During Mass in Canada, Pope Praises Indigenous reverence for elders According to Reuters


© Reuters. FILE PHOTO: Pope Francis receives a headdress from indigenous people during his visit to Maskwacis, Alberta, Canada July 25, 2022. REUTERS / Todd Korol


By Philip Pullella and Tim Johnson

EDMONTON, Alberta (Reuters) -Pope Francis on Tuesday praised the indigenous tradition of showing great respect for elders and learning from them, saying their memory must not be lost in ” fog of absent-mindedness” of modern society.

Pope Francis is on a week-long trip to Canada to apologize for the Roman Catholic Church’s role in running residential schools that has displaced indigenous children from their families and become a breeding ground for abuse. lan.

His words were especially poignant for Indigenous communities because residential schools, which lasted from 1870 to 1996, destroyed a very precious intergenerational link with culture. native.

He presided over Mass while sitting with a knee problem and in his homily hoped for “a future in which the history of violence and marginalization suffered by our indigenous brothers and sisters will never be repeated. “

Mass at Edmonton’s Commonwealth Stadium was held a day after the pope arrived in the town of Maskwacis, home to two old schools, and issued a historic apology calling the Church’s role in the school. education and the forcible cultural assimilation they attempted was a “deplorable evil” and a “disastrous error”. [L1N2Z61KG].

About 50,000 people attended the ceremony, which took place on the day the Roman Catholic Church marks the feast of Jesus’ grandparents. Francis, who often talks about what he learned from his grandmother Rosa in Buenos Aires, took the opportunity to repeat his frequent appeal to younger generations to love their grandparents and learn. ask from them.

Pope Francis called grandparents “a precious treasure of history greater than themselves.” He argues that modern society should be more satisfied with the gifts of the elderly, who should not be put aside simply because they cannot be as productive as before.

“In the fog of oblivion that cloud our turbulent times, it is essential to cultivate our roots, to pray and, with our forebears, to take the time to remember and preserve them. This is how a family tree grows; this is how the future is built.”


Pope Francis entered the stadium in a popemobile, which frequently stopped as it toured the stadium so infants and children could be brought to him for kisses or blessings.

Before the Pope’s arrival, Phil Fontaine, former Head of the First National Council and a residential school survivor, reflected on Pope Francis’ visit to Maskwacis on Monday.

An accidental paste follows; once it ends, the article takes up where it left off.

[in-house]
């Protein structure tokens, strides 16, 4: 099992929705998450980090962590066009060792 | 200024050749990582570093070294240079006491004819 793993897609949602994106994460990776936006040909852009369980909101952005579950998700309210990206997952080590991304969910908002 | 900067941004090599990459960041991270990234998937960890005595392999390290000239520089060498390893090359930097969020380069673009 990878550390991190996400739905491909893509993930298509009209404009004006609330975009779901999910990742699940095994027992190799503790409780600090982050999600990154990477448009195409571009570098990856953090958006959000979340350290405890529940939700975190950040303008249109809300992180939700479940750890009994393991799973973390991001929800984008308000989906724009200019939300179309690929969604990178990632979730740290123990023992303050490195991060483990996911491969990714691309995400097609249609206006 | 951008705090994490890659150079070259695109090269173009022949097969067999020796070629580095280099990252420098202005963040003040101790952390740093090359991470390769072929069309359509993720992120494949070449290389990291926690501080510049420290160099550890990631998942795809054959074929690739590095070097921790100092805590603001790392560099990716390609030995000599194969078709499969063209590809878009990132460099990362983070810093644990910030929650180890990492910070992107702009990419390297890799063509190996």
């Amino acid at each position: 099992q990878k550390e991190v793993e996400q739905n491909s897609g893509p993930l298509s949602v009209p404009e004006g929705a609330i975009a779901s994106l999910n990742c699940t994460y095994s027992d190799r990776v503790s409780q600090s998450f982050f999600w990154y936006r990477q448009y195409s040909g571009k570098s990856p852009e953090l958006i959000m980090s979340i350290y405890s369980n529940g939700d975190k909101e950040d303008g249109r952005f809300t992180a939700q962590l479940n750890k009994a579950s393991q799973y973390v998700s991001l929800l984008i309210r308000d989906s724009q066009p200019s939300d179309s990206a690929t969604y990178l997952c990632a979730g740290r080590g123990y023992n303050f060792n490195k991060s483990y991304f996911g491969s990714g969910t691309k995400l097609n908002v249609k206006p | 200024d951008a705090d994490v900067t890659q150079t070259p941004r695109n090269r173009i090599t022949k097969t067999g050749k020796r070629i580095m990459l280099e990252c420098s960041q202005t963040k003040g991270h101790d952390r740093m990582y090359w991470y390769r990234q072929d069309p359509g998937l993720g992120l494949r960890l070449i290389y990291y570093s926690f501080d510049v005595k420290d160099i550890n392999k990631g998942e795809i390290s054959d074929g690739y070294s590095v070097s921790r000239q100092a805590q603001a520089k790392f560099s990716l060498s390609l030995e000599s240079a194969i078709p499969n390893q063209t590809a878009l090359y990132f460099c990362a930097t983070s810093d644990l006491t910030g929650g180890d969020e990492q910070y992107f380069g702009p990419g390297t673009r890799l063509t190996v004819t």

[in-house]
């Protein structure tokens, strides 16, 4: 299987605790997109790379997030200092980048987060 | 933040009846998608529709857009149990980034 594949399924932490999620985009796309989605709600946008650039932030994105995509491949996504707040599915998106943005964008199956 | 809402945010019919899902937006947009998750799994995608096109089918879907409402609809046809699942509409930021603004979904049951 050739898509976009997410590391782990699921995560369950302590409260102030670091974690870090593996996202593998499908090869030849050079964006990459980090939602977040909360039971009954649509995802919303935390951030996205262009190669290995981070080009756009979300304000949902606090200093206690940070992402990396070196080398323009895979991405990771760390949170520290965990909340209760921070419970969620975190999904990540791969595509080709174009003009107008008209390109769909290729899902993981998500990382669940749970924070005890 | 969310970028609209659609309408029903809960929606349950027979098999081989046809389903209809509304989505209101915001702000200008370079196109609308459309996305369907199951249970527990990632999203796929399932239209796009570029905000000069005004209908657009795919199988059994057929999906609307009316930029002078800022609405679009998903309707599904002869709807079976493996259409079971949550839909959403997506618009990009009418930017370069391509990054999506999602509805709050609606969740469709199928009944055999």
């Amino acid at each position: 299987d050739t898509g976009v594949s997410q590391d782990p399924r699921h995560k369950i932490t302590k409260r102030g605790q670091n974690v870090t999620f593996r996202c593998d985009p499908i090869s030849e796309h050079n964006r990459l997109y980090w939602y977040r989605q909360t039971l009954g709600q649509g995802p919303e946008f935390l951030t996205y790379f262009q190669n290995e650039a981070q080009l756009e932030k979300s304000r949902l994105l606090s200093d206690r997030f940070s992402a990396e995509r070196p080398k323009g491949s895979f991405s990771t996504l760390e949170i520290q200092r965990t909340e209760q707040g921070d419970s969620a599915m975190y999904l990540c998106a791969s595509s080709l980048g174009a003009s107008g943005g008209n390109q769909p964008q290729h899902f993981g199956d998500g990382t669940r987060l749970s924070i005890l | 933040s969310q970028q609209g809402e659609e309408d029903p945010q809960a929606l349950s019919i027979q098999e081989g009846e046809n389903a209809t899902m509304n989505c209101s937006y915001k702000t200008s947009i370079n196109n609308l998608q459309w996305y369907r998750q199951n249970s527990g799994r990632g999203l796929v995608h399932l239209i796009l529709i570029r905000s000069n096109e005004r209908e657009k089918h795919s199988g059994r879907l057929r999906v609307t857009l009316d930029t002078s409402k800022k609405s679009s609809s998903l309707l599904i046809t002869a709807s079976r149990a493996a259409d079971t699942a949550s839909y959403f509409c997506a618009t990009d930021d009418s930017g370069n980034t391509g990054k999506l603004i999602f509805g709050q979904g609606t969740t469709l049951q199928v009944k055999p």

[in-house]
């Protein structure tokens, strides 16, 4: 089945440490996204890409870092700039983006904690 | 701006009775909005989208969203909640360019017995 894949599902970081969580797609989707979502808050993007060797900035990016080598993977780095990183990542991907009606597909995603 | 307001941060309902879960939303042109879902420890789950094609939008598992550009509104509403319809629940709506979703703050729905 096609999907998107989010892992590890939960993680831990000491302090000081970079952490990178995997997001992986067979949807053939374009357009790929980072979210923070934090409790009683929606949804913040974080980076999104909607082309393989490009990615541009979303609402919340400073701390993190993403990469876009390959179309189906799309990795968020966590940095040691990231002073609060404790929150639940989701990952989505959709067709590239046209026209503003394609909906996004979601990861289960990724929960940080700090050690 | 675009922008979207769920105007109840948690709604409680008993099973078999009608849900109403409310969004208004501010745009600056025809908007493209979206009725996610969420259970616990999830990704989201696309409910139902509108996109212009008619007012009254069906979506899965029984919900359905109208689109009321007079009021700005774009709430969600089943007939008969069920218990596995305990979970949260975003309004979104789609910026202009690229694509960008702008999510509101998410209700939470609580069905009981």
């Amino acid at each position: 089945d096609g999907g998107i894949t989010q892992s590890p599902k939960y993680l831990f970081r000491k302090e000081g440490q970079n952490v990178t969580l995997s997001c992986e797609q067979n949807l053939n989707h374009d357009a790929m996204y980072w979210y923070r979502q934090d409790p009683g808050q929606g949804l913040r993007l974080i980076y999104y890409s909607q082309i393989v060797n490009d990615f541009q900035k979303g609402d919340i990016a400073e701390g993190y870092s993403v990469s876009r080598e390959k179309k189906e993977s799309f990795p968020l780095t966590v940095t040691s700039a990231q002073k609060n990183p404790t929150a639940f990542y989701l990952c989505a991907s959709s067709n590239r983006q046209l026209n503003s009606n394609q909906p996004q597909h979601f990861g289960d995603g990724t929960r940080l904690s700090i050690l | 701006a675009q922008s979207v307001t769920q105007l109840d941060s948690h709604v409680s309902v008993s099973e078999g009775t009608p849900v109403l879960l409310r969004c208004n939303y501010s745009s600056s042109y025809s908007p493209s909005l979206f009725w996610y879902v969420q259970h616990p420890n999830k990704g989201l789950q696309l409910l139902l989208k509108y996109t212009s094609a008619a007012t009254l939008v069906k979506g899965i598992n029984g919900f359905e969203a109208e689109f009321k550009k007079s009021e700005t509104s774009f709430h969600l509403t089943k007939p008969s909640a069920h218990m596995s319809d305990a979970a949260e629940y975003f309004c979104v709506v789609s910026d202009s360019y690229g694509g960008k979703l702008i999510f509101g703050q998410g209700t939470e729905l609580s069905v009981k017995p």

“I want to tell you, my friends, that what we are really talking about is forgiveness. We will never reach reconciliation without forgiveness,” Fontaine said.

“We will never forget but we must forgive. We invite the Catholic Church to rebuild the fractured relationship it has had with us, for us and for all Canadians.”

Fontaine is one of the indigenous leaders who met the pope at the Vatican earlier this year and invited him to Canada.

In the afternoon, Pope Francis will visit Lac Ste. Anne, a pilgrimage site about 70 kilometers (44 mi) west of Edmonton, is popular with both native Canadian Catholics and people of European descent.

Over 150,000 Indigenous children have been separated from their families and sent to residential schools over the years. Many people have been starved, beaten for speaking their mother tongue and sexually abused in a system that Canada’s Truth and Reconciliation Commission calls a “crime of cultural genocide”.

Indigenous leaders and school survivors say that while Monday’s Pope’s apology evoked strong emotions and was an important step towards reconciliation, the Church Society and government need to do more.

“You can’t just say, ‘I’m sorry’ and walk away. It takes effort, and there has to be more meaning behind the words,” said Nakota Sioux Country Director Tony Alexis.

On Wednesday, the Pope will travel to Quebec City for a more institutional part of his visit, meeting with government officials and diplomats.

On his way back to Rome on Friday, he will stop for a few hours in Iqaluit in the Canadian Arctic, where indigenous issues will return to the fore.

The Iqaluit region is one of North America’s fastest-warming regions, and there the pope is expected to address the dangers of climate change.

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